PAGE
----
To digress for a moment, I'm not talking about the shallow "experience" argument, as though occupying a job for X amount of time instantly gives you some kind of expertise in that area, or that there is some magic to having held executive vs. legislative positions. I apply this as rigorously to Palin as to Obama. It has to do with possessing a thoroughgoing knowledge of how national governance works, how to interact with complex and conflicting bureaucracies, and how to maintain a political philosophy in the midst of the practical demands for negotiation, compromise and pure power plays. On this basis, both Obama and Palin come up short though it is unproductive to try to compare them to each other. Measure them against their peers. Take Palin and look at her in comparison to other governors at comparable points in their careers, such as Bill Clinton, Ah-nold, Gregoire of Washington, Napolitano of Arizona, Pawlenty of Minnesota and, yes, Kaine of Virginia. How does Obama compare to a 1/2 term US senator like Diane Feinstein, Barbara Boxer, Al Gore, Hillary Clinton or Joe Biden? This should also be done of McCain and Biden himself, for that matter.

Biden is a sign of weakness because of who Obama passed over. Whether or not you would have wanted to see Hillary as VP, that choice would have been a measure of his confidence in working with a more senior politician with her own dedicated power base. There is no corollary for McCain to choose from on the Republican side because there is no one of that stature in his party. I mean, can you think of anyone? To have selected Hillary would have fallen somewhere on the "no guts, no glory" scale between JFK offering the post to LBJ (grudgingly, wanting a rejection, knowing it was the key to victory) and Bill asking Al (unafraid of the competition, respectful of Al's greater national statute, gambling on a powerful administrative team). Biden has mocked Obama in public, there is no synergy in the pairing, there is not enough contrast to produce creative counter balance, and Biden stands as repudiation of all the message of change.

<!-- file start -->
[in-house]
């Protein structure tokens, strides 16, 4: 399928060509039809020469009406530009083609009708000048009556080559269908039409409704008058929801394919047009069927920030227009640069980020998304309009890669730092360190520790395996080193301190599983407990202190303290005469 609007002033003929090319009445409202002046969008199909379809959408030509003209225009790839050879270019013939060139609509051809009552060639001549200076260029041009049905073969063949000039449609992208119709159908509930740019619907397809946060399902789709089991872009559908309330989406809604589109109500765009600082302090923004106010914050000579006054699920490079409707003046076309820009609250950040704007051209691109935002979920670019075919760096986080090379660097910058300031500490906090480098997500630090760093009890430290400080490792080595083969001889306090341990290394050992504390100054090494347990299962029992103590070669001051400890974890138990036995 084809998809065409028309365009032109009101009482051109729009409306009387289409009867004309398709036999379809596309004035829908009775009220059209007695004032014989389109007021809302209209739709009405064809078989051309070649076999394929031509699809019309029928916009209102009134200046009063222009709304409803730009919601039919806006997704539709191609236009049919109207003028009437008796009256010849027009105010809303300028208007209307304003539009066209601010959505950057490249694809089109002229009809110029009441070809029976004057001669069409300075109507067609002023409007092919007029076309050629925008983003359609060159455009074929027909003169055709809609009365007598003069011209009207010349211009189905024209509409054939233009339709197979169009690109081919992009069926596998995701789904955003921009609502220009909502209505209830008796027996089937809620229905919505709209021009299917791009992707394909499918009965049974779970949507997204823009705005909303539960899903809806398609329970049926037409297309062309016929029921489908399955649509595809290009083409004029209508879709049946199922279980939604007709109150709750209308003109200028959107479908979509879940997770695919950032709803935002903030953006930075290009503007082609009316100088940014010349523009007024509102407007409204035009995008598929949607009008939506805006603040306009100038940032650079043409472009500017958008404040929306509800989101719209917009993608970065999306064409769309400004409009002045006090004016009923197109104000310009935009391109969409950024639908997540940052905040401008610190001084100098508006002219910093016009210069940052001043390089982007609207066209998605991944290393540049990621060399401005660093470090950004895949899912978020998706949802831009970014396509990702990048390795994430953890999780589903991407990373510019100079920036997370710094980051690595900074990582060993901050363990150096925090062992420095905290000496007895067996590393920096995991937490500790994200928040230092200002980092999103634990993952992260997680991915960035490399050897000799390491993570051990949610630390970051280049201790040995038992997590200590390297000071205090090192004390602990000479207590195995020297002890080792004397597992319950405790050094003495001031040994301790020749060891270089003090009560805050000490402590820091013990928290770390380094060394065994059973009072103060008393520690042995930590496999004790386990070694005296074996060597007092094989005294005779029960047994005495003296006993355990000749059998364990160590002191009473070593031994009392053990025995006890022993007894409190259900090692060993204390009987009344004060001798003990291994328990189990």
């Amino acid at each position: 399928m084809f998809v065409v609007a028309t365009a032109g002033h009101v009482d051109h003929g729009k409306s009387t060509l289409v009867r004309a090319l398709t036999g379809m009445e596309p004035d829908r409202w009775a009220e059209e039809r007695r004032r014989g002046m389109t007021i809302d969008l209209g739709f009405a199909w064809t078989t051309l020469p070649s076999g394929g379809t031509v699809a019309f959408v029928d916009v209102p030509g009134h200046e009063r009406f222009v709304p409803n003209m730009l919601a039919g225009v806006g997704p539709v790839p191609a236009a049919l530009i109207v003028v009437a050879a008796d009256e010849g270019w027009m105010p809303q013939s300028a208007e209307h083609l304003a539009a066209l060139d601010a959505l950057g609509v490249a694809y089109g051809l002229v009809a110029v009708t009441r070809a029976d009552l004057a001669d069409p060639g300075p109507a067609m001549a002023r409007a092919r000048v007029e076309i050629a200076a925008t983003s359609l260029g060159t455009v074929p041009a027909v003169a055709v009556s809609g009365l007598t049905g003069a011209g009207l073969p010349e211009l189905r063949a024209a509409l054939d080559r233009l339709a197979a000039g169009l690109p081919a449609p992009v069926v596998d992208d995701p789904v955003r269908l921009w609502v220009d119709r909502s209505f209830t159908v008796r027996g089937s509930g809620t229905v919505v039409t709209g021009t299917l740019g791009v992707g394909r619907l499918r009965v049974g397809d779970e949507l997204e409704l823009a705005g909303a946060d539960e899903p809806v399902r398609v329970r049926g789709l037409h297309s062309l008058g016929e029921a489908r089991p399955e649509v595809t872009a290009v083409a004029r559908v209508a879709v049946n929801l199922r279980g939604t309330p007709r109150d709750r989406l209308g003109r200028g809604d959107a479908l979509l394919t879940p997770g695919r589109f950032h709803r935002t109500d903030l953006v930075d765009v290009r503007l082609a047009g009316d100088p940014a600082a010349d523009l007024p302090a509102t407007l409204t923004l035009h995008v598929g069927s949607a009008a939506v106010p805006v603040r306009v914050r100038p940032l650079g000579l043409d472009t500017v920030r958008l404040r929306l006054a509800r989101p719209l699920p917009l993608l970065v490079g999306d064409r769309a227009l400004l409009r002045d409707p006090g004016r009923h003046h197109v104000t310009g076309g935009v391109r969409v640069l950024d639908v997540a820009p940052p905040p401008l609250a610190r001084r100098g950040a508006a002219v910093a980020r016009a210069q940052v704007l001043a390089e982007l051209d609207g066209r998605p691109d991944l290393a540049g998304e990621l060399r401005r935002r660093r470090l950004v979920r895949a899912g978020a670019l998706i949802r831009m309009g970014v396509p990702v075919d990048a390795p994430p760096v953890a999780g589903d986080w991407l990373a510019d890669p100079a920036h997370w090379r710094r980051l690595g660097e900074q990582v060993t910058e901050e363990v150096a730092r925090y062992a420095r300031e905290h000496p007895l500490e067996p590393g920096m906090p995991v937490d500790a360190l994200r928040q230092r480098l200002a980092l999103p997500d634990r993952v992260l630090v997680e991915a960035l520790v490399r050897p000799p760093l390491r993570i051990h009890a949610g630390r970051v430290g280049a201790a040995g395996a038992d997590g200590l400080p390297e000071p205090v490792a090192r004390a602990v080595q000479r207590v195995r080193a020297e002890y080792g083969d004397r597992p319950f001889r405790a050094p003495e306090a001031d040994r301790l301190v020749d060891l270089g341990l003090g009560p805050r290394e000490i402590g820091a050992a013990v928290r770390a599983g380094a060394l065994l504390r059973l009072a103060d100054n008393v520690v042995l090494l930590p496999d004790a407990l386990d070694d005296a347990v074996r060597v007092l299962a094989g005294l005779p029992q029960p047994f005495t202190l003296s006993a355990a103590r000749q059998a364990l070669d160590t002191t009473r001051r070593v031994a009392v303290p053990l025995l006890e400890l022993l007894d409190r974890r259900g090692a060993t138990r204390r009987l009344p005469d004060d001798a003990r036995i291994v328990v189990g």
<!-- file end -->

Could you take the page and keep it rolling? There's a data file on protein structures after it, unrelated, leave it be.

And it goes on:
The choice of Biden did nothing to secure party supporters who were not already on board, though it may have prevented some establishment types from jumping ship. McCain got a lot more political gains among Republicans with Palin than Obama did among Democrats with Biden. It was the exhortation of the Clintons that brought wavering Democrats home, and it was clear from the commentary of people who are not kool-aide drinkers that Obama's speech was judged by whether he could keep their momentum going for him. The panicked reaction to Palin on the Left shows not only their revolting classist and misogynist worldviews, but also the uncertainty that the base will show up in November. The message is not "we're better" but "they're worse", which does not exactly exude confidence.

The fallout of these choices on either side is that Obama is left in a contest with Palin, McCain side-steps direct fights and Biden is marginalized as the over-exposed face from the Sunday talking heads shows. This is not a comparison the Democrats should be trapped into making.

Obama in comparison to McCain stands up well. The message is more believeable when you're up against a DC insider who is like some barnacle encrusted piling of a dock to no where, rotted away by the incessant pounding of the political tides. McCain does not convey gravitas very well, and actually comes across as weird looking and mean even when he's not trying to pull a Dick Cheney. However, the Saddleback interviews should have put everyone on notice that the comparison wasn't a slam dunk. Now onto the scene comes Palin. Aside from being an accomplished presenter, what she brings to the table is something we haven't had in our Republicans of late, the ability to channel powerful resentments with an admixture of charm. She is in the Reagan mode (though no where near as polished and deadly) not like Nixon, DeLay, Gingrich, Buchanan, and the other angry white men on the Right. She is going right after Obama and doesn't bother with Biden (At a town-hall meeting in Virginia Beach, Biden called Palin a formidable politician and said he was impressed by her speech, which he said was stocked with "good, funny lines. . . . I'm glad they weren't about me. I was sitting there thinking, 'Whoa, zinger.' "), which is not a luxury the Democrats had vis-a-vis Cheney and which they now cannot avoid with Palin, having spent so much time building her up in the media. They should have listened to Hillary.